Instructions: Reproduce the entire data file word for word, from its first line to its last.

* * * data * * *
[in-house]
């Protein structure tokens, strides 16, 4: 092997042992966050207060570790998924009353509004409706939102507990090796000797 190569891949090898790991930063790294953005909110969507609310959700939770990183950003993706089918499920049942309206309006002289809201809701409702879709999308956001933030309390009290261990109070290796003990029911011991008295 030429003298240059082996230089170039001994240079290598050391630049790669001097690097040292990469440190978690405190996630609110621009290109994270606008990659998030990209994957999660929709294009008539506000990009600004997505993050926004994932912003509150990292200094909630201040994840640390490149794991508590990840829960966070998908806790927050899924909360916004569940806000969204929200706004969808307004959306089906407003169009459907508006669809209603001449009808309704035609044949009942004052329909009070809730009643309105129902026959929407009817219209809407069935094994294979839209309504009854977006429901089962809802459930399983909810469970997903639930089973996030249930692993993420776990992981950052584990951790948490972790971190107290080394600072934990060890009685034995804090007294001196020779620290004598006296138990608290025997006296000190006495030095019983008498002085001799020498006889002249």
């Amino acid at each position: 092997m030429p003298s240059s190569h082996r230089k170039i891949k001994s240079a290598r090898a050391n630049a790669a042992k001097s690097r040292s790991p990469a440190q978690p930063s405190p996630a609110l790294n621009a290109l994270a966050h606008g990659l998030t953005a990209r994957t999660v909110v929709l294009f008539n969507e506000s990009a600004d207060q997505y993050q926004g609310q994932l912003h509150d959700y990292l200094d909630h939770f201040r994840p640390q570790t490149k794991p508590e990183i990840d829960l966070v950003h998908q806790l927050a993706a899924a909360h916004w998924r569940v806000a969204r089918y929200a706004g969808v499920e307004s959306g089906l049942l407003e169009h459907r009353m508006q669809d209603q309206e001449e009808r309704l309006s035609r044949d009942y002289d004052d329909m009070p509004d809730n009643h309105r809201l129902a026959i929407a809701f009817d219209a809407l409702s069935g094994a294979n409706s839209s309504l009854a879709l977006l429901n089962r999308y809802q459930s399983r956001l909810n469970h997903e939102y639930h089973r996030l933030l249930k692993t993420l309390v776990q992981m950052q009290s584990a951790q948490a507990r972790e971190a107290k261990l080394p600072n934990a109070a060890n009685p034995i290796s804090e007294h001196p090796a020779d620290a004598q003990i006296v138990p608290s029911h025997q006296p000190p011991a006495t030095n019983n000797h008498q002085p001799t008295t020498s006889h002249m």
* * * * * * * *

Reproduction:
[in-house]
């Protein structure tokens, strides 16, 4: 092997042992966050207060570790998924009353509004409706939102507990090796000797 190569891949090898790991930063790294953005909110969507609310959700939770990183950003993706089918499920049942309206309006002289809201809701409702879709999308956001933030309390009290261990109070290796003990029911011991008295 030429003298240059082996230089170039001994240079290598050391630049790669001097690097040292990469440190978690405190996630609110621009290109994270606008990659998030990209994957999660929709294009008539506000990009600004997505993050926004994932912003509150990292200094909630201040994840640390490149794991508590990840829960966070998908806790927050899924909360916004569940806000969204929200706004969808307004959306089906407003169009459907508006669809209603001449009808309704035609044949009942004052329909009070809730009643309105129902026959929407009817219209809407069935094994294979839209309504009854977006429901089962809802459930399983909810469970997903639930089973996030249930692993993420776990992981950052584990951790948490972790971190107290080394600072934990060890009685034995804090007294001196020779620290004598006296138990608290025997006296000190006495030095019983008498002085001799020498006889002249």
């Amino acid at each position: 092997m030429p003298s240059s190569h082996r230089k170039i891949k001994s240079a290598r090898a050391n630049a790669a042992k001097s690097r040292s790991p990469a440190q978690p930063s405190p996630a609110l790294n621009a290109l994270a966050h606008g990659l998030t953005a990209r994957t999660v909110v929709l294009f008539n969507e506000s990009a600004d207060q997505y993050q926004g609310q994932l912003h509150d959700y990292l200094d909630h939770f201040r994840p640390q570790t490149k794991p508590e990183i990840d829960l966070v950003h998908q806790l927050a993706a899924a909360h916004w998924r569940v806000a969204r089918y929200a706004g969808v499920e307004s959306g089906l049942l407003e169009h459907r009353m508006q669809d209603q309206e001449e009808r309704l309006s035609r044949d009942y002289d004052d329909m009070p509004d809730n009643h309105r809201l129902a026959i929407a809701f009817d219209a809407l409702s069935g094994a294979n409706s839209s309504l009854a879709l977006l429901n089962r999308y809802q459930s399983r956001l909810n469970h997903e939102y639930h089973r996030l933030l249930k692993t993420l309390v776990q992981m950052q009290s584990a951790q948490a507990r972790e971190a107290k261990l080394p600072n934990a109070a060890n009685p034995i290796s804090e007294h001196p090796a020779d620290a004598q003990i006296v138990p608290s029911h025997q006296p000190p011991a006495t030095n019983n000797h008498q002085p001799t008295t020498s006889h002249m």